All the variables had normal distribution. Factor structure of the variables (Table 3) has showed that anaerobic variables contribute significantly (p = 0.03) in determining the game capabilities in defense phase. The same significance was observed among the aerobic variables (p = 0.03) so we can conclude that aerobic and anaerobic components have an equal share in the defense phase. Anaerobic capacity of players explain 37% of the variance (p = 0.03) for defensive tactical elements, while the set of functional aerobic variables (Hoff test, p = 0.18; beep test, p = 0.93) has explained 37% (p = 0.03) of defensive players ability.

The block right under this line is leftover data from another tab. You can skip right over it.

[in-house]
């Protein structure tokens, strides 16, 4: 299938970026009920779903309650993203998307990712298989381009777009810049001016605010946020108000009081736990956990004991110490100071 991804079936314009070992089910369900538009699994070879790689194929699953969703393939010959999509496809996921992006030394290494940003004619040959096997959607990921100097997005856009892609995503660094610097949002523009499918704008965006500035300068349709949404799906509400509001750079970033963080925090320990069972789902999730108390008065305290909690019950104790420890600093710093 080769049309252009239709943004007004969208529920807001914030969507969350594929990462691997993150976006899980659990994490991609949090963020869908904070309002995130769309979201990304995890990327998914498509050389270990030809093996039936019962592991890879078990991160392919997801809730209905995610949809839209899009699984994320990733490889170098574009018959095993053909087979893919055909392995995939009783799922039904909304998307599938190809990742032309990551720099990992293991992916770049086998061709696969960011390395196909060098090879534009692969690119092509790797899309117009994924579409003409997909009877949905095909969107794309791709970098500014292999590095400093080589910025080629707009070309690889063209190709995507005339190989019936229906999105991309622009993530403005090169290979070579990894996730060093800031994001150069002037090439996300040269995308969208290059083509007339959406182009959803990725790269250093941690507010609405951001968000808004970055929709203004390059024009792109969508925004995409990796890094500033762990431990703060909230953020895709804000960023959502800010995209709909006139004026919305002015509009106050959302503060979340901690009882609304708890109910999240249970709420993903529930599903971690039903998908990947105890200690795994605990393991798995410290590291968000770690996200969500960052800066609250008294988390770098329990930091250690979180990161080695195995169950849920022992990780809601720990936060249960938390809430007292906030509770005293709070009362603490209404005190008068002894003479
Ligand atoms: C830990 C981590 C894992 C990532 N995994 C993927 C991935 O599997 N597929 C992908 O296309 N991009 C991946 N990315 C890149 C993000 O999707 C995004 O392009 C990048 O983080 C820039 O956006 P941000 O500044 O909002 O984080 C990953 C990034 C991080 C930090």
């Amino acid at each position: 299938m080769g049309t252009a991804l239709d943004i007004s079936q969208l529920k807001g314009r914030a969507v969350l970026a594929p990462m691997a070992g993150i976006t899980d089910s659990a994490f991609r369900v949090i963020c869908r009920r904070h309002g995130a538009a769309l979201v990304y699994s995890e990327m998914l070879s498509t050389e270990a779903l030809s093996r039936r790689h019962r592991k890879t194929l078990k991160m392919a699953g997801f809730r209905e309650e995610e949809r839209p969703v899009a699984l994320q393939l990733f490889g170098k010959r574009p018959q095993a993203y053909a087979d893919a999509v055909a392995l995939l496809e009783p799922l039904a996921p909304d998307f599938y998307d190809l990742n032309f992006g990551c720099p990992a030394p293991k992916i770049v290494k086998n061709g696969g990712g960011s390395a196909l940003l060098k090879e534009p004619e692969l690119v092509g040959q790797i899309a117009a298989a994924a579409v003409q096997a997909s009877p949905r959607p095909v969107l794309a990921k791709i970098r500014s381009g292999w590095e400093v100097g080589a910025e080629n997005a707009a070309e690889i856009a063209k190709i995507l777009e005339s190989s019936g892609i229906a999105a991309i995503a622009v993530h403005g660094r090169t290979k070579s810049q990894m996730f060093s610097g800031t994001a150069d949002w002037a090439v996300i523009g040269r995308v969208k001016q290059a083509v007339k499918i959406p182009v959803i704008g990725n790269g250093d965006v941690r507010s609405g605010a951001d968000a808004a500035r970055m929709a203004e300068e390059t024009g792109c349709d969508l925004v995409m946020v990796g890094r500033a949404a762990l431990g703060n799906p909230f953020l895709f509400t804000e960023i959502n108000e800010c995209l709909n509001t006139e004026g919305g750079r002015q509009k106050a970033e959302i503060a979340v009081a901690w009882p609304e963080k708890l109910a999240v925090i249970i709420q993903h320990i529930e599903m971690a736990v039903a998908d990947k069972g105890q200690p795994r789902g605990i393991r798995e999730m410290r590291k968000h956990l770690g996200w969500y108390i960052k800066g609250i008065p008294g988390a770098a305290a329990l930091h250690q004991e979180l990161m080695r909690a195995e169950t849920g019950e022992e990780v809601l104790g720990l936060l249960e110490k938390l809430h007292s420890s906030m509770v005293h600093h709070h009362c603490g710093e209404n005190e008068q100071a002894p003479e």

Table 3 show that both coefficients of multiple correlation factors for technical quality of players in attack were statistically significant. Based on the coefficient of determination it can be concluded that a set of predictors of functional anaerobic variables (Sprint test, Repeated Sprint Ability, 300 meter run test) explain 32% (p = 0.04) criteria, while the set of predictors of functional aerobic variables (Hoff test, 20m multi-stage shuttle run test) explain 26% (p = 0.03) criteria. However, individually only the values obtained by Hoff test statistically present a significant factor in the attack phase (p = 0.05), while the defense phase values obtained by this test does not represent a statistically significant factor (p = 0.18). Other variables do not individually show a statistically significant value in the phase of the defense and attack. The results show that it is necessary to possess a good aerobic and anaerobic capacity so that they together influence the tactical and technical manifestation of the defense and attack phase.